- Opinion of those who seem to be supportive
- Opinion of those above you and that of those of your peer and when needed those below.
As much as possible get all second party’s view on a decision that you can get. The beauty of this is that they will see things differently from you and help refine your thinking based on their own experience. You will benefit from the wealth of knowledge and judgment of those whose opinion you sorted.
Don’t be afraid to ask others opinion I must add, a friend that went through the first draft of this article has this to say, “I have found that whenever we are reluctant to subject our opinions and thoughts to others to judge, it is because somewhere in our heart we know we are wrong and we know others will point it out to us – and we don’t want to face the truth so we hide away” – you want make sure this is not the reason for your hesitant to get a second party opinion.
Don’t be fooled though by the folly of the multitude, sometimes multitude can be wrong and that is why you have the next point which will be discussed.
A decision whose upside and downside you cannot accept should hardly be considered at all. This purview is really about you, your experiences, idiosyncrasies, and judgement metrics. Like I mentioned earlier, it’s not about right or wrong, it is about your readiness for what you are considering.
All what you are made of plus the opinions you’ve sampled from the first purview come together at this point so you can think your decisions through and make a call regarding your leap.
I put this in number 2 because you really may not be able to consider all views/angles yourself until number 1 is done. With number 1 done, you tend to think more clearly about your options.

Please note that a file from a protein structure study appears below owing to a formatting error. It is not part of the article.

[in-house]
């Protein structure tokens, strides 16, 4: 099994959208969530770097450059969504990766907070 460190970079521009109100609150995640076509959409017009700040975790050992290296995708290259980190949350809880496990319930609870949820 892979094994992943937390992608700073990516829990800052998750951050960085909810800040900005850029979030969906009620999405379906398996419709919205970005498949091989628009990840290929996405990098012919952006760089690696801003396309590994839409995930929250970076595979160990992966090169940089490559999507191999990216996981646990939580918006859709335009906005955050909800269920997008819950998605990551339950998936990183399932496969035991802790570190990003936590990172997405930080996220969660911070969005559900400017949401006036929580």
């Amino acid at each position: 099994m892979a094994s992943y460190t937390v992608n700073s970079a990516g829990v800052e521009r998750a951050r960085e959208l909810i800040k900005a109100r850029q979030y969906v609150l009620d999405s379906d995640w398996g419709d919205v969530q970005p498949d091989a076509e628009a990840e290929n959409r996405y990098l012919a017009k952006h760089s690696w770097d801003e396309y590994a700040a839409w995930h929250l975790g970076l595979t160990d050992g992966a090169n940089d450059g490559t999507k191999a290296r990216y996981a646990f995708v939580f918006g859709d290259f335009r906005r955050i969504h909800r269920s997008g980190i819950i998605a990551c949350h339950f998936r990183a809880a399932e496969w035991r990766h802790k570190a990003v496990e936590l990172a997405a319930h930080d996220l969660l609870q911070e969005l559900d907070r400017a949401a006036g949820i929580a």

The self-settlement is about you being ready to take and accept the decision.
Sliding Time Purview
“Don’t make a promise when you are happy and never make a decision when you are angry” is still a valid caution. The tendency is there that your life-defining decision requires that they be made when you are not mentally ready to make such, as much as possible buy yourself enough time to think clearly without emotions on the decision. What you want now and in 3 hours you don’t want again is an example of decision that sliding time purview will greatly help to fix.
Let time slide and see if you still want to abide by that decision.
Sliding time purview is well known and can be a very useful tool. Remember an observer cannot truly understand a system of which he himself is a part, sliding time affords you the opportunity to separate yourself from the system for a while.
With this said, plus your careful consideration of the spirit of the word, you are on your way to living a life where you have less and less decisions to regret in life.
Ask another person about it, don’t take unilateral decisions, take time to consider all points of view before deciding, and after you’ve decided, before execution, allow time to pass if it’s possible. You should hardly go wrong. This is a needed loop as you journey on in life and make life-defining decisions.